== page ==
4 Past Movies That Nailed 2020 America
Whenever a movie turns out to be strangely prophetic, it usually means that either the writers did a great job of observing society, or that today's "new" problems are in reality just part of an endless cycle of bullshit. Hey, maybe it's both! Look at how ...
Misery Perfectly Explains Modern Fandom
"Toxic fandom" is a term that barely seemed to exist until a few years ago, but now we accept that making a Star Wars movie means you get death threats. It's easy to assume this is a product of the social media era and our contemporary inability to keep any damned thing in perspective. But the 1990 movie Misery (based on a Stephen King novel from 1987) detailed the pathology of entitled fandom back when the internet was the domain of a few dedicated super nerds.
Misery tells the story of Paul (James Caan), a prolific author of romance novels about a character named Misery. He gets into a bad car accident and is nursed back to health by the reclusive Annie Wilkes (Kathy Bates), who claims to be his "biggest fan." But when she discovers that Paul plans to kill off Misery so he can move on to more serious fiction, she doesn't take it well at all. She forces Paul to write a new Misery novel, later taking a sledgehammer to his legs to make sure he can't escape. It's paramount that he "give Misery back to the world."
That's how too many fans frame their worldview, claiming to be dedicated to the work when in reality they're just obsessively demanding that their own preferences be catered to. If that means relentlessly harassing creators, well, that's simply how much they care, right?
When Paul says that the character in his new non-Misery book swears a lot because, like him, they come from the slums, Annie immediately goes off about how SHE never swears, and so that must just not be a thing. Every creative decision that offends her palate is seen as a personal attack. Paul is barely human in her mind. He's more of a conduit through which God or the Universe bestows Annie with stuff she wants. It's a portrait of what happens when a person loves something so much that they start to hate it, because the real thing can never satisfy their hyper-specific tastes. The end result is, well ... what's a word for the extreme opposite of happiness?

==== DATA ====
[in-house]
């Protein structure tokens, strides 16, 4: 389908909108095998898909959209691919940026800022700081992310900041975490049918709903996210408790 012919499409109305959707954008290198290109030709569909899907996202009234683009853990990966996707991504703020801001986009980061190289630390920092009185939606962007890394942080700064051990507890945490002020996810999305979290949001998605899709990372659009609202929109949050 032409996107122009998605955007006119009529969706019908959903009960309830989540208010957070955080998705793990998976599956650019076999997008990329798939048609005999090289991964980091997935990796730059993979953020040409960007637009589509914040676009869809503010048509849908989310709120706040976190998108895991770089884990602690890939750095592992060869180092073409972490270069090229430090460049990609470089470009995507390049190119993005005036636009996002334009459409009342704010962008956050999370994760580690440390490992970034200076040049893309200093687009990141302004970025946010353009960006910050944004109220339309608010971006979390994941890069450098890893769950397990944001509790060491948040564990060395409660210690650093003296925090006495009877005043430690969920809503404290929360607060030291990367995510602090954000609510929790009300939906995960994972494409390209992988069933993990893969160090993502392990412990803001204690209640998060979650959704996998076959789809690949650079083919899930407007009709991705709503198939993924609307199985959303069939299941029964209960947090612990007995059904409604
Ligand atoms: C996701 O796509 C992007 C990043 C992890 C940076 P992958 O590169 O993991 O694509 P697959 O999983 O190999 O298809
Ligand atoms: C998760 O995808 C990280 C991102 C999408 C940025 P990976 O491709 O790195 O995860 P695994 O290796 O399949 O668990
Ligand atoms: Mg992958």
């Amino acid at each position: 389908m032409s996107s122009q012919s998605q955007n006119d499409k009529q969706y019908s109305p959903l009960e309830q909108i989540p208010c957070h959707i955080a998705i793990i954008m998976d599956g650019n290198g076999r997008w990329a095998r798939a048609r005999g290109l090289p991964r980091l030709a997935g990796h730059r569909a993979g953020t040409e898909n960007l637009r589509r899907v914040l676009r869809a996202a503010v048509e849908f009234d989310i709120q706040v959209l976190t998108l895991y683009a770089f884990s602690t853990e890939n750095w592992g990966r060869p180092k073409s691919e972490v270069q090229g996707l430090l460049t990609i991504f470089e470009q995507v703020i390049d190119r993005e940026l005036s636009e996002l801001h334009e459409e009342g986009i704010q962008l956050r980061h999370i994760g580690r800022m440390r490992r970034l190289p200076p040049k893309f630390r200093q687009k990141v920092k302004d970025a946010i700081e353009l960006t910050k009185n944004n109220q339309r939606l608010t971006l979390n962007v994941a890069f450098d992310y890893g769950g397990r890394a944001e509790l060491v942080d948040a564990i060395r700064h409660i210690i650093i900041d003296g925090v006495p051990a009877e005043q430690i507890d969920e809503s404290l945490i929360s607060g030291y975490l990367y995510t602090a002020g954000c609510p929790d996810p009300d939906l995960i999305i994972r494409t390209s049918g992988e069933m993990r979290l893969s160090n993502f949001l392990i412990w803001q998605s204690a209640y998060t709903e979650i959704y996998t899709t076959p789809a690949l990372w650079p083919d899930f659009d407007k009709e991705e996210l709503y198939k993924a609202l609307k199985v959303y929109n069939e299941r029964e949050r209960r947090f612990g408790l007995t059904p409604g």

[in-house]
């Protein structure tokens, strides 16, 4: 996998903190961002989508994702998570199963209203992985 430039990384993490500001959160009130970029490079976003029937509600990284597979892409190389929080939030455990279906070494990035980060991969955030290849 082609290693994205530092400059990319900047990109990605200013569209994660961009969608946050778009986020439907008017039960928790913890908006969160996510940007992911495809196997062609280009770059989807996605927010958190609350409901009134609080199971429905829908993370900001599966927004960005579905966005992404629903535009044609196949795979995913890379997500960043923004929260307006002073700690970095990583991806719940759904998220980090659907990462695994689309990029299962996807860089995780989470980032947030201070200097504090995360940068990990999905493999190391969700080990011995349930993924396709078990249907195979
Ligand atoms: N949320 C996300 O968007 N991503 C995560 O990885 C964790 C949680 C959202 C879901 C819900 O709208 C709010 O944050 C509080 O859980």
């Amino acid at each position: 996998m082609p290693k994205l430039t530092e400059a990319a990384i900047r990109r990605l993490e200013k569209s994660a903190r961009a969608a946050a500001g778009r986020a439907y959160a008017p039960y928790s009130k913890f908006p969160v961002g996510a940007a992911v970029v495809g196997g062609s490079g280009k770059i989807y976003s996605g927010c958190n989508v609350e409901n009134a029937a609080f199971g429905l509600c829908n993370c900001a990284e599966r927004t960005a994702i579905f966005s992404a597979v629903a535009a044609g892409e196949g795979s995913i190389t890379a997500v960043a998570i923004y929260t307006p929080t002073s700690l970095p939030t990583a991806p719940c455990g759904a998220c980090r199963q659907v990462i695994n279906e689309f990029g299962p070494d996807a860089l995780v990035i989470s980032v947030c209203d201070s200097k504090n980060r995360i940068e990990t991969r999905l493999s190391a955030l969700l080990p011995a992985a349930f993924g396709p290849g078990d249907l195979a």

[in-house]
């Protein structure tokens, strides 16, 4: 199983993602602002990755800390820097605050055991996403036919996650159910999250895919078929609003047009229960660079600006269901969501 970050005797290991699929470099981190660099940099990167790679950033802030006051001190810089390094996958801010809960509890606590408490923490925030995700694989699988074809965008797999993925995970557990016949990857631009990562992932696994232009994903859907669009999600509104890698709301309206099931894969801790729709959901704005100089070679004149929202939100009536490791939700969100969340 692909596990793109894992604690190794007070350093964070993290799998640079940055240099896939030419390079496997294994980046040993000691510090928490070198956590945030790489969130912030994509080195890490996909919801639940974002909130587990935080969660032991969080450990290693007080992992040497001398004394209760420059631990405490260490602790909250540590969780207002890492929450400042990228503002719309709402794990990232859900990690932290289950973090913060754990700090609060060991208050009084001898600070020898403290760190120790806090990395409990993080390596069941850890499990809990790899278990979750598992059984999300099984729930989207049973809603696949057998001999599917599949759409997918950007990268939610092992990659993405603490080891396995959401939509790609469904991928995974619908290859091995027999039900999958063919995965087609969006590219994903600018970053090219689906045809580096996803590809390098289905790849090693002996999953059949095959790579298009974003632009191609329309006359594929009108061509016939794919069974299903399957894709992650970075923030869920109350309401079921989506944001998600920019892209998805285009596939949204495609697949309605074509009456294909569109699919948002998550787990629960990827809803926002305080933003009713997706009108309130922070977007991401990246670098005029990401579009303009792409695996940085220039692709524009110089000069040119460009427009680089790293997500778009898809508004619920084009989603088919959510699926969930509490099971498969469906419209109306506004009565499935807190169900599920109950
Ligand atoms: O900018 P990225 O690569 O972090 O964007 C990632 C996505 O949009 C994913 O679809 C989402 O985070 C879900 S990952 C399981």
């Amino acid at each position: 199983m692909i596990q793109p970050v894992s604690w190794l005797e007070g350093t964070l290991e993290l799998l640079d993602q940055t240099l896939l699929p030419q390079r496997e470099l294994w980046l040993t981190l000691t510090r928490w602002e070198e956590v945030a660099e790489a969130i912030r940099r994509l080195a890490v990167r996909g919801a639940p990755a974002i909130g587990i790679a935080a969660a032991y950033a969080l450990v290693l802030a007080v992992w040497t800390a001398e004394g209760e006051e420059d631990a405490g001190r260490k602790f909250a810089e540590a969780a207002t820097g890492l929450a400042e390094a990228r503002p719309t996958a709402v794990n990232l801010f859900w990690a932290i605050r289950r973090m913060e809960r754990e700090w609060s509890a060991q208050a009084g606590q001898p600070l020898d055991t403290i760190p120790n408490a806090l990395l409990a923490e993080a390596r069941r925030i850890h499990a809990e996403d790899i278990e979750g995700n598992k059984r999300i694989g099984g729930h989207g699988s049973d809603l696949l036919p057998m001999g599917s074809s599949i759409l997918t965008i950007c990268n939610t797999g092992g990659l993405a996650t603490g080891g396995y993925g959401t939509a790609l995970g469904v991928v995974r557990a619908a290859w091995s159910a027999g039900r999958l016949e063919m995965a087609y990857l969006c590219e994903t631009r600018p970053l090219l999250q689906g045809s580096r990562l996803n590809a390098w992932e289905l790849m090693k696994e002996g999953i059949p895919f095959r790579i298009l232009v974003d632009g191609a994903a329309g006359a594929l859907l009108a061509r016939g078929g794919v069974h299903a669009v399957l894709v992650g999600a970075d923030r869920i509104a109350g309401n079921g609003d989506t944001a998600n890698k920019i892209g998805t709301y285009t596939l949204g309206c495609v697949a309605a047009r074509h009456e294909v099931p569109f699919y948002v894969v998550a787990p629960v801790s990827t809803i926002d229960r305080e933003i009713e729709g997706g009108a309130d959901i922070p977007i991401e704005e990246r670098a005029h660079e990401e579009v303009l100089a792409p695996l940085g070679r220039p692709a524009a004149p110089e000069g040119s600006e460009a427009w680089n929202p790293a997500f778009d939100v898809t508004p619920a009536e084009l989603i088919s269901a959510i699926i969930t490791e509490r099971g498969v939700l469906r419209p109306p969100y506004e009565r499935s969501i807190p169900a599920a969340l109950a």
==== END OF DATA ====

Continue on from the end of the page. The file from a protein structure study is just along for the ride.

Demolition Man Portrays A Society Of Polarized Social Bubbles
On the surface, Demolition Man seems like the kind of convoluted setup designed only as an excuse to get Sylvester Stallone and Wesley Snipes to punch each other across vaguely futuristic sets. The social satire felt ridiculous in 1993, but maybe that's because it came too early.
Sylvester Stallone plays a one-man war machine / cop who gets framed for killing civilians by the criminally insane Wesley Snipes (who may or may not be playing a character). They are both cryogenically frozen and eventually wake up in the year 2032, which by now has eliminated nearly all crime and become something of a utopia. At least on the surface ...
And I mean that literally, because there's an entire underground culture that rebels against the surface world and its strict, suffocating rules. These are the forces of conservatism (the uppers) and liberalism (the downers).
The conservative world is clean, healthy, and hasn't had any murders in decades. But the society also controls what citizens can eat, forbids them from swearing in their own homes, and has made physical sex all but obsolete. A lot of this comes from fears of their world turning out like the mole people's kingdom, where folks have all the individual freedoms they want -- they drink beer, bang, and eat burgers -- but have to do it in a dirty, violent sewer. And the burgers are made of rat.
It portrays a world in which people's worldviews -- the fear of suffocating conformity versus the fear of chaos and violence -- are so irreconcilable that everyone creates separate, parallel societies. Today, as more liberal attitudes take hold among citizens, governments seem to get more conservative in response, as if any threat to cultural norms will bring everything crashing down.
It's essentially a giant game of chicken played against an imaginary opponent. And as the real world descends into chaos, a newspaper will blow across the shattered streets bearing the headline STALLONE TRIED TO WARN US.